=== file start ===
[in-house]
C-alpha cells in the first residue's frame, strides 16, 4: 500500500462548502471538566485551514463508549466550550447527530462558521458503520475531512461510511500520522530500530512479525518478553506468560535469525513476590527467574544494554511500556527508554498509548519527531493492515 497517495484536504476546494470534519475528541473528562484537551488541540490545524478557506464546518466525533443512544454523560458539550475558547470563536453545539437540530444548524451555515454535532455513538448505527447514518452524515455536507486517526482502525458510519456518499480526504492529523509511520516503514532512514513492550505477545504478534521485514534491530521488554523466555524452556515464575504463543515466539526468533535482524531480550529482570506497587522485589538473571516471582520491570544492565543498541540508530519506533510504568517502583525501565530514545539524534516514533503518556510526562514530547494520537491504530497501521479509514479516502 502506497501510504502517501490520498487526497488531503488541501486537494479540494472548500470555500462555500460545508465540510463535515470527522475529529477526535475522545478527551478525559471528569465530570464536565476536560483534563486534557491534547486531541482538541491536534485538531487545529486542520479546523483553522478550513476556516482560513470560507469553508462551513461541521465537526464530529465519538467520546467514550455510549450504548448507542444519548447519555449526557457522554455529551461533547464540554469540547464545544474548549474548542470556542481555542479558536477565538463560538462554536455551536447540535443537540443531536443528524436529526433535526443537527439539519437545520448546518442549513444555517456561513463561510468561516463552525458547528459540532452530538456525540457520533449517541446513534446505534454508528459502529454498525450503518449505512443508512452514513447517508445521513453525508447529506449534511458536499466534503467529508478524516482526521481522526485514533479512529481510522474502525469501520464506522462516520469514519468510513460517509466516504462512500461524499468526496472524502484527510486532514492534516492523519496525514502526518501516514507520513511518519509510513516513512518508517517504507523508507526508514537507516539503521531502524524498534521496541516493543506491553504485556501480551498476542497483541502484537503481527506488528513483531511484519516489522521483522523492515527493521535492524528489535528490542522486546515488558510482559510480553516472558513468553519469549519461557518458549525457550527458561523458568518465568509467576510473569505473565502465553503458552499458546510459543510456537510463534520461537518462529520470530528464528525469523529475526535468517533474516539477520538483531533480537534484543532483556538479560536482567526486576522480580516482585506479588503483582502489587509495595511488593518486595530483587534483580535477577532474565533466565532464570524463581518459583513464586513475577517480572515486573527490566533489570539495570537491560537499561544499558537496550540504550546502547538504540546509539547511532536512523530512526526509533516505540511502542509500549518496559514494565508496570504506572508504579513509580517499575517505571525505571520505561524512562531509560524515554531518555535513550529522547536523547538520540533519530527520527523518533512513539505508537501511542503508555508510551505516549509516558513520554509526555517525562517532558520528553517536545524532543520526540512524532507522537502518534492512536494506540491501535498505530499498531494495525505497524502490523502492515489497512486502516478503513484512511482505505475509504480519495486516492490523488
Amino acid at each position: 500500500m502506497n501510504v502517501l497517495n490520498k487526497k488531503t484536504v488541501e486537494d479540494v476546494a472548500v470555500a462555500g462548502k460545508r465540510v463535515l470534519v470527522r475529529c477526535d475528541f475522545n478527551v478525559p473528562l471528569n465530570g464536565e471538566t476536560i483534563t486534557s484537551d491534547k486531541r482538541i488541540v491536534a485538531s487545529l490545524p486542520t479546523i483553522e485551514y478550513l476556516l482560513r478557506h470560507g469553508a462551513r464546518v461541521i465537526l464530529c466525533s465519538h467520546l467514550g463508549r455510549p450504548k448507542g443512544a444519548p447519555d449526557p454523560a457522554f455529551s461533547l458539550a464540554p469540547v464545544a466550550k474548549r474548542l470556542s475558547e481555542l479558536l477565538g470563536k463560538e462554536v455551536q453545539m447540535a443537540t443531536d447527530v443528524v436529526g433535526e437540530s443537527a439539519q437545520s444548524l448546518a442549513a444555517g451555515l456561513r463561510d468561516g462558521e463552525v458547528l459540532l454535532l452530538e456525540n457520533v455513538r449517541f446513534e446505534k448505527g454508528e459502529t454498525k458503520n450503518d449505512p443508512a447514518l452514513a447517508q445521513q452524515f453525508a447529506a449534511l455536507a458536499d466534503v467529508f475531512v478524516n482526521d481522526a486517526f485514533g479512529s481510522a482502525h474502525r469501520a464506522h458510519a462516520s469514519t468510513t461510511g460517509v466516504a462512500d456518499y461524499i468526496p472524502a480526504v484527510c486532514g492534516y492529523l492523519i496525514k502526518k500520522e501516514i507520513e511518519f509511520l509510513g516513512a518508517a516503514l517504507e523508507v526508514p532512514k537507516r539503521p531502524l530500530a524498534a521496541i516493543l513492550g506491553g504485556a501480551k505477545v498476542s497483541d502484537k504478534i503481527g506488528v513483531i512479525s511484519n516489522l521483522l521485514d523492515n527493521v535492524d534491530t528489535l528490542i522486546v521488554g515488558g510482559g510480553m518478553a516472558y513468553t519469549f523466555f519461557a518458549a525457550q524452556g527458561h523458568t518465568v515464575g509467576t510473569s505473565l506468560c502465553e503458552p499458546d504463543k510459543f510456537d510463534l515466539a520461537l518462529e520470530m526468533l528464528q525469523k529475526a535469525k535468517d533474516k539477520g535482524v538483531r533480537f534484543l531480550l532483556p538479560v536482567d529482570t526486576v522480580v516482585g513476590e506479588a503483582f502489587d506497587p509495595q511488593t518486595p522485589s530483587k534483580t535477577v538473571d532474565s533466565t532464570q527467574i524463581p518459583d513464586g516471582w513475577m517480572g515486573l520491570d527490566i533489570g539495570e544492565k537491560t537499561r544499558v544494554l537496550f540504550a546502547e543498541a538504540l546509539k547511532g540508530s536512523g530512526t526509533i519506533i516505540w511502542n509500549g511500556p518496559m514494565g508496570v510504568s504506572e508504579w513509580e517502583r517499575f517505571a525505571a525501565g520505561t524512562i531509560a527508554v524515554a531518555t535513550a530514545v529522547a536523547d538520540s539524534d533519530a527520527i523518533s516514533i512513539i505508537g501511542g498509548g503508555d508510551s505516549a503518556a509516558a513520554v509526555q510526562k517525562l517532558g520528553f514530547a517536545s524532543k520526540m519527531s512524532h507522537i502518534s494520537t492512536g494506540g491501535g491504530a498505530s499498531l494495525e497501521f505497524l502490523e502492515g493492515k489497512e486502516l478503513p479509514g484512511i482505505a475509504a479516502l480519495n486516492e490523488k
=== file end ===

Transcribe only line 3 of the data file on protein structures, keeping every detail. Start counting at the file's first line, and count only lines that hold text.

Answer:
Amino acid at each position: 500500500m502506497n501510504v502517501l497517495n490520498k487526497k488531503t484536504v488541501e486537494d479540494v476546494a472548500v470555500a462555500g462548502k460545508r465540510v463535515l470534519v470527522r475529529c477526535d475528541f475522545n478527551v478525559p473528562l471528569n465530570g464536565e471538566t476536560i483534563t486534557s484537551d491534547k486531541r482538541i488541540v491536534a485538531s487545529l490545524p486542520t479546523i483553522e485551514y478550513l476556516l482560513r478557506h470560507g469553508a462551513r464546518v461541521i465537526l464530529c466525533s465519538h467520546l467514550g463508549r455510549p450504548k448507542g443512544a444519548p447519555d449526557p454523560a457522554f455529551s461533547l458539550a464540554p469540547v464545544a466550550k474548549r474548542l470556542s475558547e481555542l479558536l477565538g470563536k463560538e462554536v455551536q453545539m447540535a443537540t443531536d447527530v443528524v436529526g433535526e437540530s443537527a439539519q437545520s444548524l448546518a442549513a444555517g451555515l456561513r463561510d468561516g462558521e463552525v458547528l459540532l454535532l452530538e456525540n457520533v455513538r449517541f446513534e446505534k448505527g454508528e459502529t454498525k458503520n450503518d449505512p443508512a447514518l452514513a447517508q445521513q452524515f453525508a447529506a449534511l455536507a458536499d466534503v467529508f475531512v478524516n482526521d481522526a486517526f485514533g479512529s481510522a482502525h474502525r469501520a464506522h458510519a462516520s469514519t468510513t461510511g460517509v466516504a462512500d456518499y461524499i468526496p472524502a480526504v484527510c486532514g492534516y492529523l492523519i496525514k502526518k500520522e501516514i507520513e511518519f509511520l509510513g516513512a518508517a516503514l517504507e523508507v526508514p532512514k537507516r539503521p531502524l530500530a524498534a521496541i516493543l513492550g506491553g504485556a501480551k505477545v498476542s497483541d502484537k504478534i503481527g506488528v513483531i512479525s511484519n516489522l521483522l521485514d523492515n527493521v535492524d534491530t528489535l528490542i522486546v521488554g515488558g510482559g510480553m518478553a516472558y513468553t519469549f523466555f519461557a518458549a525457550q524452556g527458561h523458568t518465568v515464575g509467576t510473569s505473565l506468560c502465553e503458552p499458546d504463543k510459543f510456537d510463534l515466539a520461537l518462529e520470530m526468533l528464528q525469523k529475526a535469525k535468517d533474516k539477520g535482524v538483531r533480537f534484543l531480550l532483556p538479560v536482567d529482570t526486576v522480580v516482585g513476590e506479588a503483582f502489587d506497587p509495595q511488593t518486595p522485589s530483587k534483580t535477577v538473571d532474565s533466565t532464570q527467574i524463581p518459583d513464586g516471582w513475577m517480572g515486573l520491570d527490566i533489570g539495570e544492565k537491560t537499561r544499558v544494554l537496550f540504550a546502547e543498541a538504540l546509539k547511532g540508530s536512523g530512526t526509533i519506533i516505540w511502542n509500549g511500556p518496559m514494565g508496570v510504568s504506572e508504579w513509580e517502583r517499575f517505571a525505571a525501565g520505561t524512562i531509560a527508554v524515554a531518555t535513550a530514545v529522547a536523547d538520540s539524534d533519530a527520527i523518533s516514533i512513539i505508537g501511542g498509548g503508555d508510551s505516549a503518556a509516558a513520554v509526555q510526562k517525562l517532558g520528553f514530547a517536545s524532543k520526540m519527531s512524532h507522537i502518534s494520537t492512536g494506540g491501535g491504530a498505530s499498531l494495525e497501521f505497524l502490523e502492515g493492515k489497512e486502516l478503513p479509514g484512511i482505505a475509504a479516502l480519495n486516492e490523488k